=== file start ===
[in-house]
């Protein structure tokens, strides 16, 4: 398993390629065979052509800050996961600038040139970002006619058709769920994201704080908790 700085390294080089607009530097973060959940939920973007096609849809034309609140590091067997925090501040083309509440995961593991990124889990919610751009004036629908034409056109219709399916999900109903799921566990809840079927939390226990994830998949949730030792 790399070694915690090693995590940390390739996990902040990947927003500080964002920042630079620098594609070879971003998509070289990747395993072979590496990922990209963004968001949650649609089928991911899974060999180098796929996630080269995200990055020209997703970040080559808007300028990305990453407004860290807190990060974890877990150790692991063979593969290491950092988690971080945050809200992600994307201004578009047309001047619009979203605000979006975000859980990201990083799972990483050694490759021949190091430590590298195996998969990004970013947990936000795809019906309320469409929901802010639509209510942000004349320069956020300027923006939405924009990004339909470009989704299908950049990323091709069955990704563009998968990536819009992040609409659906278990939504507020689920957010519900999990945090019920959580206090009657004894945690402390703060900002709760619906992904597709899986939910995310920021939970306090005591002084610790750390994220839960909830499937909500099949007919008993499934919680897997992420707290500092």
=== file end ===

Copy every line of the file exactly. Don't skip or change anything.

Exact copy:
[in-house]
């Protein structure tokens, strides 16, 4: 398993390629065979052509800050996961600038040139970002006619058709769920994201704080908790 700085390294080089607009530097973060959940939920973007096609849809034309609140590091067997925090501040083309509440995961593991990124889990919610751009004036629908034409056109219709399916999900109903799921566990809840079927939390226990994830998949949730030792 790399070694915690090693995590940390390739996990902040990947927003500080964002920042630079620098594609070879971003998509070289990747395993072979590496990922990209963004968001949650649609089928991911899974060999180098796929996630080269995200990055020209997703970040080559808007300028990305990453407004860290807190990060974890877990150790692991063979593969290491950092988690971080945050809200992600994307201004578009047309001047619009979203605000979006975000859980990201990083799972990483050694490759021949190091430590590298195996998969990004970013947990936000795809019906309320469409929901802010639509209510942000004349320069956020300027923006939405924009990004339909470009989704299908950049990323091709069955990704563009998968990536819009992040609409659906278990939504507020689920957010519900999990945090019920959580206090009657004894945690402390703060900002709760619906992904597709899986939910995310920021939970306090005591002084610790750390994220839960909830499937909500099949007919008993499934919680897997992420707290500092």